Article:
By-catch fears prompt ban calls as shark nets removed

Shark nets catch non-targeted species such as whales, dolphins and turtles.

Shark nets catch non-targeted species such as whales, dolphins and turtles. Photo: AAP

Shark nets are being removed from beaches for what critics hope will be the last time.

The nets were used at 51 NSW beaches between Newcastle and Wollongong from the start of September until the end of April, targeting white, tiger and bull sharks near popular NSW swimming spots.

But they caught at least 208 other animals, killing 134, the Humane Society International Australia says.

The death toll included critically endangered grey nurse sharks and endangered turtles among other non-target species such as whales, dolphins and rays, according to the society.

The by-catch data is similar to previous seasons and coastal communities are becoming fed up with the “wildlife death traps”, Humane Society campaigner Lawrence Chlebeck said.

“Year after year, nine out of 10 animals caught in the nets are non-target species and without providing any benefit to public safety,” he said.

The nets are not a total barrier but are designed to deter sharks establishing territories near popular swimming spots, according to the Department of Primary Industries, which sits within the Department of Regional NSW.

A report on the program’s recent season would be released once data had been analysed, a spokesperson for Regional NSW Minister Tara Moriarty said.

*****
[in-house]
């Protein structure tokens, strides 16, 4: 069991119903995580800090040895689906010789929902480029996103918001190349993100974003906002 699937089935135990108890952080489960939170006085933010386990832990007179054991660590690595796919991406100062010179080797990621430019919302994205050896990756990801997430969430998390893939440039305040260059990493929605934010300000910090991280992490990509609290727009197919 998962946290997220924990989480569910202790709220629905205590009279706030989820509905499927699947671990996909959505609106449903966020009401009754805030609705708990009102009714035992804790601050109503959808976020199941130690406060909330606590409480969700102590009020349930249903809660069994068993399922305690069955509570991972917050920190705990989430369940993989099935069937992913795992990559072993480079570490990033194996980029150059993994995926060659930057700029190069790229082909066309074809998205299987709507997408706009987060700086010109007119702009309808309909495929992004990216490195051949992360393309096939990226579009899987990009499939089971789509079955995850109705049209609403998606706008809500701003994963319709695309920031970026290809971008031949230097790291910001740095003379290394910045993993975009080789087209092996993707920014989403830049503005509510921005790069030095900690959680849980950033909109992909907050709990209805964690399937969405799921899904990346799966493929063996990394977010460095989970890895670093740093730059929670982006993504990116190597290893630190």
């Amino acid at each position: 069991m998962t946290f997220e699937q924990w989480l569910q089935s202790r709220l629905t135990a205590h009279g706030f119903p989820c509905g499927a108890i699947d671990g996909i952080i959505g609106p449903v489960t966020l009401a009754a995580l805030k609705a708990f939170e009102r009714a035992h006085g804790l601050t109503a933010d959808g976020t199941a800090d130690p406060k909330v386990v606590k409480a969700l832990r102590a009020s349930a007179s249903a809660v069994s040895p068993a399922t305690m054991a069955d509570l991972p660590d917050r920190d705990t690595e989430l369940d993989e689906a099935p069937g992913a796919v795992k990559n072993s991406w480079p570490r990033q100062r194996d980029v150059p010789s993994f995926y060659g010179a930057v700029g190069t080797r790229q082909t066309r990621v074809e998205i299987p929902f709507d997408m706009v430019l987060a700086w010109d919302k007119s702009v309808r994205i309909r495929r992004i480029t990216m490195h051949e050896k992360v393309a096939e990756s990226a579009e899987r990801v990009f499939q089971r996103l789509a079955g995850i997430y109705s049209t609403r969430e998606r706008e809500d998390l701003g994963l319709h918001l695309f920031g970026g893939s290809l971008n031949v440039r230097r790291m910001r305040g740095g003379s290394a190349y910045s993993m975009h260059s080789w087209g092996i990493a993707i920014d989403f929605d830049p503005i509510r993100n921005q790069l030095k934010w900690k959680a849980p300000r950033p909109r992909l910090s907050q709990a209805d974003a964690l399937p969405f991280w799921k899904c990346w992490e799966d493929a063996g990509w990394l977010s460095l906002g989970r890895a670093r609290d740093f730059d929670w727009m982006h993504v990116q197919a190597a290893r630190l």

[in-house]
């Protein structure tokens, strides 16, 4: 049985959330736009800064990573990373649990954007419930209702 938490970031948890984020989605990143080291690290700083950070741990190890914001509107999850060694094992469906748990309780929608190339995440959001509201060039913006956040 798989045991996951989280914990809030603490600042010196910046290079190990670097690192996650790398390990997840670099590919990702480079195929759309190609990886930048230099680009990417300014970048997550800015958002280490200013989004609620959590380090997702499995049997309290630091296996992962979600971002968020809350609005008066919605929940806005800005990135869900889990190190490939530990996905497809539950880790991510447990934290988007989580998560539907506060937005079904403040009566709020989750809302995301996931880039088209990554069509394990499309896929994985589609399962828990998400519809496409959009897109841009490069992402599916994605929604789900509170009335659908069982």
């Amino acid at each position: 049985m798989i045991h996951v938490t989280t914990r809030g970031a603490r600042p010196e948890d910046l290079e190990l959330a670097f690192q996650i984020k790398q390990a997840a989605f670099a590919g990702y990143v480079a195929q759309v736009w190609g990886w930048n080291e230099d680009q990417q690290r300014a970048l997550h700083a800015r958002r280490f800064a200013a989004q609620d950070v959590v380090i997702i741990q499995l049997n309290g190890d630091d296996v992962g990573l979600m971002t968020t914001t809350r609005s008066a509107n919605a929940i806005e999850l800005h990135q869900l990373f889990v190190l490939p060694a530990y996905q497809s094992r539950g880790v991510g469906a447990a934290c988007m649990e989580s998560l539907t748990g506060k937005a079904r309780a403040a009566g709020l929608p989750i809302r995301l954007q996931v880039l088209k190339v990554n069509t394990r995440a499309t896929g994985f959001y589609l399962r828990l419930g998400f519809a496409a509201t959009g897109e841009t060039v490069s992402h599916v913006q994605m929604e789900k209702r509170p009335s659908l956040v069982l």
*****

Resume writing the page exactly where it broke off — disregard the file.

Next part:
“Any future changes to shark net regulation in NSW will need to be evidence-based and ensure that residents and visitors can continue to enjoy our beautiful beaches,” the spokesperson said.

Technologies such as drumlines and drones were not advanced enough to replace nets, Premier Chris Minn said when they were reintroduced in September.

A drumline system using bait and GPS satellites to hook sharks, allowing them to be fitted with trackers before being released, has been trialled since late 2015, with 305 in use during the most recent season.

The shark management program rolled out 37 listening stations for tagged sharks and conducted surveillance drone patrols at 50 beaches.

NSW has the most advanced shark risk strategy in the world and more effective modern techniques should end the use of nets, Chlebeck said.

There has been one fatal shark attack at a netted NSW beach since the mesh began being used in 1937.

Australian Marine Conservation Society shark scientist Leonardo Guida said drumlines and drones were being used at those beaches now.

“Modern alternatives to nets are already working and in place after more than a decade of development, minus the horrific by-catch numbers,” he said.

Tasmanian Greens Senator Peter Whish-Wilson said the use of shark nets was outdated.

“It is long overdue that these outdated methods are assessed under our national environment laws,” he wrote to federal Environment Minister Tanya Plibersek earlier in April.

Shark nets are used in Queensland under a program to be reviewed this year.

“The Queensland government always puts the safety of people first and will not make changes, including the removal of shark nets, until effective alternatives are identified and proven suitable,” Agricultural Industry Development and Fisheries Minister Mark Furner wrote in response to a petition for nets to be removed earlier in April.


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